From the beginning over two thousand years ago the enemies of Epicurus have tried to get him to back down in the defense of Pleasure. Epicurus did not back down, Torquatus did not back down, Diogenes of Oinoanda did not back down, and we should not back down either.


    Yes we educate, yes we bring people along at a pace that is suitable, but are we ever going to convince everyone? Absolutely not, nor should be set that as our goal.


    VS29. "To speak frankly as I study nature I would prefer to speak in oracles that which is of advantage to all men even though it be understood by none, rather than to conform to popular opinion and thus gain the constant praise that comes from the many."


    Of course it's not necessary to speak in "oracles" and Epicurus did not either. All that is necessary is to speak plainly and clearly without ever backing down from the truth.



    Notes:

    is the goal of life "Pleasure" or "Happiness"? Epicurus uses both terms at various times. Here's my analysis of that:

    I certainly would never ask anyone to take anything just because I said it. All I can say is that in my reading, I resolved this issue by concluding that other than the faculty of pleasure, it is improper to look for a single thing or term or definition of "the good" - even "happiness" - because in a universe with no god and no center there is no single answer. Nature didn't give us a single answer - it gave us a FACULTY - pleasure - and said use it as best you can. That's why pleasure is the central word that is used in the letter to Menoeceus, and it's only necessary to look for another word (happiness) because we don't choose the pleasure of the moment, we choose the maximum pleasure available to us, which generally (but not always) means that we consider time.

    But we don't even always consider time, because sometimes we die for a friend, and we don't choose the life that is the longest, but the most pleasant.

    And in the end it all comes back to Pleasure, and in many cases the Epicureans used exactly that word: On Ends: "We are inquiring, then, what is the final and ultimate Good, which as all philosophers are agreed must be of such a nature as to be the End to which all other things are means, while it is not itself a means to anything else. This Epicurus finds in pleasure; pleasure he holds to be the Chief Good, pain the Chief Evil."

    <<< No quibbling about "happiness" there, or in many other passages.

    But there's nothing wrong with the term happiness IF we understand that it refers to pleasure and nothing else. Because IF there is something else, then we need to know what that something else is, and Nature didn't give us a "something else" faculty, and so if we give in and look for "something else" then our ultimate goal will become reason/knowledge/wisdom because that is what we will need to find that "something else."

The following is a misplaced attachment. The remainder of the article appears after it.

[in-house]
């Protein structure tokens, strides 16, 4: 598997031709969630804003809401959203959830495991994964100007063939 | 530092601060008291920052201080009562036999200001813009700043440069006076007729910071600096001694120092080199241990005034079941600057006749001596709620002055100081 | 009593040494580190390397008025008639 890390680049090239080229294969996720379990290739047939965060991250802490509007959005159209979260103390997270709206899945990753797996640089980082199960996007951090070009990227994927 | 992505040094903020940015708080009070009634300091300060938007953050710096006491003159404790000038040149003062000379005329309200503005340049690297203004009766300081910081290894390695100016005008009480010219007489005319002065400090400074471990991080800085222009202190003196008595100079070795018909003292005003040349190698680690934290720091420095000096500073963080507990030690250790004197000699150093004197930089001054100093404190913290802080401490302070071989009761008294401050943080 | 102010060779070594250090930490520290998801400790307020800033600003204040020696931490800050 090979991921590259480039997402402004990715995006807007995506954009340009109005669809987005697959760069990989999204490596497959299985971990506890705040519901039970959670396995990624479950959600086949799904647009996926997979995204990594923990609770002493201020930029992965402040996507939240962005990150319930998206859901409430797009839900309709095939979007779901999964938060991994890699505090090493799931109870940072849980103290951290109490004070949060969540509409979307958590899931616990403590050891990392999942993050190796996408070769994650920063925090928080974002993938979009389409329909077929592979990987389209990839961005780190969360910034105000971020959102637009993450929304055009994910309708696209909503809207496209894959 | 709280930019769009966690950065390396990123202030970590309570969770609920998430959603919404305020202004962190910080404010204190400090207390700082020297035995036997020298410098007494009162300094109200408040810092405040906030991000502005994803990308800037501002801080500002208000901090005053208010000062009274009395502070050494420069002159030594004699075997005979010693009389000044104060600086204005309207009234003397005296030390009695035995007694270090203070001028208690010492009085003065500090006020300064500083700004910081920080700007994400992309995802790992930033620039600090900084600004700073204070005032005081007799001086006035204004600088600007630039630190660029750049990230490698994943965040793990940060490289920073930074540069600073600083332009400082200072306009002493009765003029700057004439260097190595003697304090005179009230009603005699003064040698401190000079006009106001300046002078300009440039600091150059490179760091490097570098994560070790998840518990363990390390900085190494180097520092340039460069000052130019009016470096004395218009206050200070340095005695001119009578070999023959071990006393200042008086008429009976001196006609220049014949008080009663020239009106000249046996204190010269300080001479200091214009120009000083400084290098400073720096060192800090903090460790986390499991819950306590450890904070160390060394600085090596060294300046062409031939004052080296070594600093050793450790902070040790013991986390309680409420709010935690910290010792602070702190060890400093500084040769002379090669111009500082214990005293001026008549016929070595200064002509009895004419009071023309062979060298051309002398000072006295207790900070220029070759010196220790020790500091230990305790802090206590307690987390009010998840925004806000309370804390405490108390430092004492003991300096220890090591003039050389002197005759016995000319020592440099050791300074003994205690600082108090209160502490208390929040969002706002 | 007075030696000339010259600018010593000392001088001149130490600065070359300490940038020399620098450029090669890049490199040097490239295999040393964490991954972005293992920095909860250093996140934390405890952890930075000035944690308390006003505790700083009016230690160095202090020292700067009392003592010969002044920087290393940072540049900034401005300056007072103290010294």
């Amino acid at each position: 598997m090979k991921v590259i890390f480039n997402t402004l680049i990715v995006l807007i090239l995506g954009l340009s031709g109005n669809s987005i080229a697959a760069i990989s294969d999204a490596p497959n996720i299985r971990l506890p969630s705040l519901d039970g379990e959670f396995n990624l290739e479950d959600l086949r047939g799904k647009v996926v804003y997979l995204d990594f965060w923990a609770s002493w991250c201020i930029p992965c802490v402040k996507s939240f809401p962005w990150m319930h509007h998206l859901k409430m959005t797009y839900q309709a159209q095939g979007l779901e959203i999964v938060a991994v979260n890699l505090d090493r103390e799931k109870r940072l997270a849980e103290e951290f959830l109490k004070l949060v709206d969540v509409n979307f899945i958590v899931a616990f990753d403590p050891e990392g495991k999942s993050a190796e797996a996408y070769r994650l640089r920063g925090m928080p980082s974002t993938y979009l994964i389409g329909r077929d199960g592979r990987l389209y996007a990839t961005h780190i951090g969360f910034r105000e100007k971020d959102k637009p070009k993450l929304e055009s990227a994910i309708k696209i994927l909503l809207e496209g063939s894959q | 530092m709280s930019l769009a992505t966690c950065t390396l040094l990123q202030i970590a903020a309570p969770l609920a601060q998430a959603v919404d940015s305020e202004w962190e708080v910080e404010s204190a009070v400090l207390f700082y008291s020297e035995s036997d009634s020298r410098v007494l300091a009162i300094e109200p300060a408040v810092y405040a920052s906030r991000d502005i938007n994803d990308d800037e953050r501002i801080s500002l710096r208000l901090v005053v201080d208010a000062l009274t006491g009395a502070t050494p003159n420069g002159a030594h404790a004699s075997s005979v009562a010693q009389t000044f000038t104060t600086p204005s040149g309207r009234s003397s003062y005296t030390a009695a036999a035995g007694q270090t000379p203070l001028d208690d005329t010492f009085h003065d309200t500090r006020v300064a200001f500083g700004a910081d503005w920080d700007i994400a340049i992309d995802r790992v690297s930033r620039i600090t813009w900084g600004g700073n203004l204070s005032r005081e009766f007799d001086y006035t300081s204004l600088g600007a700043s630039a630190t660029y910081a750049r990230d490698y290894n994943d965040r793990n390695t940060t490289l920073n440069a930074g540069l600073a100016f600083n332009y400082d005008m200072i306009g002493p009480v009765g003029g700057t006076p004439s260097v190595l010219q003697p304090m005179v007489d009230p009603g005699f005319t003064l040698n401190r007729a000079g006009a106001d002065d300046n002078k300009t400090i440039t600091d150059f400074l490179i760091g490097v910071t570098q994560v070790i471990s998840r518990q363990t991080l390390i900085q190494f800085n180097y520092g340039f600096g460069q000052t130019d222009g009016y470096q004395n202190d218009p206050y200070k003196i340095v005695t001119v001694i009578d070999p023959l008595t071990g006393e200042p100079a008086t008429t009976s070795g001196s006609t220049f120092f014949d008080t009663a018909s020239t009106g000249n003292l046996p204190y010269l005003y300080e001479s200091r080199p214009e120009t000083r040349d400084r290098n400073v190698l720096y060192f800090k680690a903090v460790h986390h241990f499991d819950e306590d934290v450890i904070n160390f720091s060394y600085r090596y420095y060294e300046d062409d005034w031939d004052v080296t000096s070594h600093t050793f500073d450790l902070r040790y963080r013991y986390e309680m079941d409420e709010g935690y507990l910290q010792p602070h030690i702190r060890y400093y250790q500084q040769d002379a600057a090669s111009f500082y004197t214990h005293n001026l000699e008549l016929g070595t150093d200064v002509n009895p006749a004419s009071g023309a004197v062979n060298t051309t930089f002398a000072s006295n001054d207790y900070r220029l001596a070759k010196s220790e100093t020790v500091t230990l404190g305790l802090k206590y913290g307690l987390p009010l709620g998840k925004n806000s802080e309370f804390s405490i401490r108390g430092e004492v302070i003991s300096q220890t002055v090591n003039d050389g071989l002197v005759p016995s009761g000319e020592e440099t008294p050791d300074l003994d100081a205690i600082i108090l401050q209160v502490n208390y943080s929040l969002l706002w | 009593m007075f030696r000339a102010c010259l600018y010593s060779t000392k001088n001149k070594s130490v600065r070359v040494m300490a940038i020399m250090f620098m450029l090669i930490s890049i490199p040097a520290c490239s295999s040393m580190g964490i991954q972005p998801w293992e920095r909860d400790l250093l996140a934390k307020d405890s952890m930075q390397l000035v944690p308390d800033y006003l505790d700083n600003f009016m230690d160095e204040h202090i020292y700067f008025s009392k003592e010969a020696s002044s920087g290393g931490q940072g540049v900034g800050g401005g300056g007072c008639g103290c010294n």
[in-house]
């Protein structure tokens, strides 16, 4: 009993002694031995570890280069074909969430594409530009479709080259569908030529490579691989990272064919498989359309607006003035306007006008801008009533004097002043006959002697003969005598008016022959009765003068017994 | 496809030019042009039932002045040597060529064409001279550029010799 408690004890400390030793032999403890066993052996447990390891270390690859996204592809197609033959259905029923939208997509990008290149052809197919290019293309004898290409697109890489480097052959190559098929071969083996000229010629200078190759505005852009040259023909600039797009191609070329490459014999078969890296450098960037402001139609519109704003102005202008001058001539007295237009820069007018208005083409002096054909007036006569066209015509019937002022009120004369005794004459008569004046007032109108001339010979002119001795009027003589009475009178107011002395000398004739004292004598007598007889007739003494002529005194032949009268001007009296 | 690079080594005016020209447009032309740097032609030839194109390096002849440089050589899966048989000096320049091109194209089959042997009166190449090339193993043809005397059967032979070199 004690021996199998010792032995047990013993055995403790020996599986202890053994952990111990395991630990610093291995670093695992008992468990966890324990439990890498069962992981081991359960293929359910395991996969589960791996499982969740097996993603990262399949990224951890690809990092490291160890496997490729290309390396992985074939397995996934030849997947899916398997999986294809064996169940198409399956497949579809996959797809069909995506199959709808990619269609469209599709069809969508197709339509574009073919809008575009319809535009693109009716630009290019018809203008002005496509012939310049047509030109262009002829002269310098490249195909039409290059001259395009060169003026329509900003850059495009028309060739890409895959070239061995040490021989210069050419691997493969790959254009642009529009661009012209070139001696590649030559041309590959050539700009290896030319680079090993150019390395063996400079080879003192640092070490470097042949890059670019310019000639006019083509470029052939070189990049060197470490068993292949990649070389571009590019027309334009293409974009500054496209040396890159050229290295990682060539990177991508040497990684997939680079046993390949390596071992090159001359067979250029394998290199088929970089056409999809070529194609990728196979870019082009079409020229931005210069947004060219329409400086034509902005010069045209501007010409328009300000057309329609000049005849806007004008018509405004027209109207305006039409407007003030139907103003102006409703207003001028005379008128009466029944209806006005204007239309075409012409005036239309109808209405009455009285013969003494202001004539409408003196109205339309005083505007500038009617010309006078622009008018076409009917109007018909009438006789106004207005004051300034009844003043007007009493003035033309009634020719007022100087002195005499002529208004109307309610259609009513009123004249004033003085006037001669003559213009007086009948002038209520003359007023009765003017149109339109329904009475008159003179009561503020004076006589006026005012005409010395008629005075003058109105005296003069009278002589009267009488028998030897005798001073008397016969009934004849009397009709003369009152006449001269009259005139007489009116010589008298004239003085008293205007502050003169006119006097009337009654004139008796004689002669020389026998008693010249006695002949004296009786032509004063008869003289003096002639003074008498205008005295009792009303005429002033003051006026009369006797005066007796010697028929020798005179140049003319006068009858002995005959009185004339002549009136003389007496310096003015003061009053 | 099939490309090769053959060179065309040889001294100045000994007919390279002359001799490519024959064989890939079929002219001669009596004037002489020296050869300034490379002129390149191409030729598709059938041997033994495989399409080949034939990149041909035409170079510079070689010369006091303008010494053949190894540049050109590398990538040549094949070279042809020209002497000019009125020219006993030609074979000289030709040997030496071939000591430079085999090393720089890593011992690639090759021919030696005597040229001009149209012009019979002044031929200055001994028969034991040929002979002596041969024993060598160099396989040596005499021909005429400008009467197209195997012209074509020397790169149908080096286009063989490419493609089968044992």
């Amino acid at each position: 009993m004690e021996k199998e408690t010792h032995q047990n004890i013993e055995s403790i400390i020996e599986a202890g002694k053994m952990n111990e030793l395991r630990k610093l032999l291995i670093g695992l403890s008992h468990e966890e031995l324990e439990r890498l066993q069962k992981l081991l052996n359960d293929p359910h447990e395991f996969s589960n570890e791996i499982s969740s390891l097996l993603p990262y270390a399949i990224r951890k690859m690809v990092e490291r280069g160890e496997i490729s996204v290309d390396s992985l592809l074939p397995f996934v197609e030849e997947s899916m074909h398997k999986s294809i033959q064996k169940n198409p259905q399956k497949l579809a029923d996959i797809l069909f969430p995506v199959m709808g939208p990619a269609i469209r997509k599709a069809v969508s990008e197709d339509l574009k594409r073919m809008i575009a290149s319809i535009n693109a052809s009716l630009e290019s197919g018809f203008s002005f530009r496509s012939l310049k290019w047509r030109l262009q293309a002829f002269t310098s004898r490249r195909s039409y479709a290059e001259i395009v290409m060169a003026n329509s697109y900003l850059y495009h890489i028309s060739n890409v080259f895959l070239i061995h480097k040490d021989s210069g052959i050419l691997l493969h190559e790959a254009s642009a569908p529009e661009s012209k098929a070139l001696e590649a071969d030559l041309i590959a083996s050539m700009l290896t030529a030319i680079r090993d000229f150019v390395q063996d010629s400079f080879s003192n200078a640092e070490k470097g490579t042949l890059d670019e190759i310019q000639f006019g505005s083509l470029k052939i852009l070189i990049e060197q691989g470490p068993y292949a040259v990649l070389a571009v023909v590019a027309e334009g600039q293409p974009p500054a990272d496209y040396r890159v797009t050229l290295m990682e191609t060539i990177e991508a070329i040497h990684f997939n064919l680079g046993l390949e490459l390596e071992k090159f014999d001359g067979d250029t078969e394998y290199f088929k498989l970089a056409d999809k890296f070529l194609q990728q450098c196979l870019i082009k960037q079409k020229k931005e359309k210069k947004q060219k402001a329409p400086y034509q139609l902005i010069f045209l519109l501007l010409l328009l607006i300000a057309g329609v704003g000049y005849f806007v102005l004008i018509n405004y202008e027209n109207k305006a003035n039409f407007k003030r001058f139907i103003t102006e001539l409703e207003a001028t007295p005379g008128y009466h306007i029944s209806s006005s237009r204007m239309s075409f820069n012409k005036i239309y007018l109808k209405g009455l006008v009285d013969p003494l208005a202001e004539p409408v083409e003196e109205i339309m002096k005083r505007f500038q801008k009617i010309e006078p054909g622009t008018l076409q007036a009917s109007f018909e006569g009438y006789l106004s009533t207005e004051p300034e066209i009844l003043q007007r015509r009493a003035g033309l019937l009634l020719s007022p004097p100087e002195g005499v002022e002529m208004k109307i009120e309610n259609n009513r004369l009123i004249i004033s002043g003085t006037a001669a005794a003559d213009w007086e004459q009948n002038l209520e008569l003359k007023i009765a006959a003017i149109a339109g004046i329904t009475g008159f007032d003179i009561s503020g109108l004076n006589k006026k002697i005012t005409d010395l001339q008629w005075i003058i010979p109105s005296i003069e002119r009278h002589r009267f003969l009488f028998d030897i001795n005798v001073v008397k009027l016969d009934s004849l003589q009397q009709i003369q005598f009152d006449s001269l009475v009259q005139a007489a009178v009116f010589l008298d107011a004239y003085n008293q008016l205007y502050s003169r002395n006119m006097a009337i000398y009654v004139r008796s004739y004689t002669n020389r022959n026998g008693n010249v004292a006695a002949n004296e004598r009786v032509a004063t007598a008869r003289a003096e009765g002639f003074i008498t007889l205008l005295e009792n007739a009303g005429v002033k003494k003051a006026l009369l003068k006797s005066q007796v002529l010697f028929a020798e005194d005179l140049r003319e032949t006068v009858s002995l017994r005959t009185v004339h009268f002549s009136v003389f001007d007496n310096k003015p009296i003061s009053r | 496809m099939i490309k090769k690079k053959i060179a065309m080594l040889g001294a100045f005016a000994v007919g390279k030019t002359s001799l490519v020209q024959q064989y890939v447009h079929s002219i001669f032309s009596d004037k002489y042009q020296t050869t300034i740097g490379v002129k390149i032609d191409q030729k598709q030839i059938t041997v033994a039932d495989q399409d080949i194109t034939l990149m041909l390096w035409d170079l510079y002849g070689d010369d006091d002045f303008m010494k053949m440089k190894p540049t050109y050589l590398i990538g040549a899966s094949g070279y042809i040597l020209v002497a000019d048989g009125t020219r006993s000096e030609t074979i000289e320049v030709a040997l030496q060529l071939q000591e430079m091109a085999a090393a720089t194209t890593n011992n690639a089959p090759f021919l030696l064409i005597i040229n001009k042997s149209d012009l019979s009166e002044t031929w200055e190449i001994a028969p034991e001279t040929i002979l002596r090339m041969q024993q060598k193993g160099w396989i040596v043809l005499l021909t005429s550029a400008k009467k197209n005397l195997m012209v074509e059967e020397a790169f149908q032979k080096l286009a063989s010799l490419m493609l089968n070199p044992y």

Also remember Diogenes of Oinoanda, who does not use the term "happiness" as the final answer in this very important passage, but defines happiness as pleasure:

    If, gentlemen, the point at issue between these people and us involved inquiry into «what is the means of happiness?» and they wanted to say «the virtues» (which would actually be true), it would be unnecessary to take any other step than to agree with them about this, without more ado. But since, as I say, the issue is not «what is the means of happiness?» but «what is happiness and what is the ultimate goal of our nature?», I say both now and always, shouting out loudly to all Greeks and non-Greeks, that pleasure is the end of the best mode of life, while the virtues, which are inopportunely messed about by these people (being transferred from the place of the means to that of the end), are in no way an end, but the means to the end.

    It may be we will need to create a separate subforum for her, but let's start here. This thread originated here.


    Some links:

    Internet Encyclopedia of History Entry


    Link to Her Letters


    Internet Encyclopedia of History Entry: a. Theory of Love: The sentiment of love is predominantly an instinct. It is a passion which owes little to reason. “The precise truth is that love is just a blind instinct which one must personally experience in order to appreciate it. It is an appetite which one has for one object in preference to another. One is not able to provide reasons for why one has this particular taste (LMDS no. 2).” The instinctual and emotive nature of love precludes rational justification for its emergence and development.

    Also: For Lenclos, the activity of love is the clearest human manifestation of the fundamental inclination to maximize pleasure and to minimize pain. Rather than the virtues, it is the passions which dominate the human will in its moral choices. Natural inclination determines psychological interaction as surely as it does the physical interaction of bodies. In exploring the romantic pursuit of pleasure, Lenclos argues for the fundamental equality and reciprocity between the genders.

    I am no expert on Buddhism, but it is my understanding from my own reading, as bolstered from statements of people I respect, that (borrowing from a friend) throughout all the schools [of Buddhism] runs a thread that teaches that our existence is characterized by suffering, and that self-denial and intense meditation is required to reach a state of equanimity that is beyond suffering. As such, I have always seen Buddhism, like Stoicism, as at root all about the suppression of desire (which surely includes pleasure) and therefore totally incompatible with Epicurean philosophy.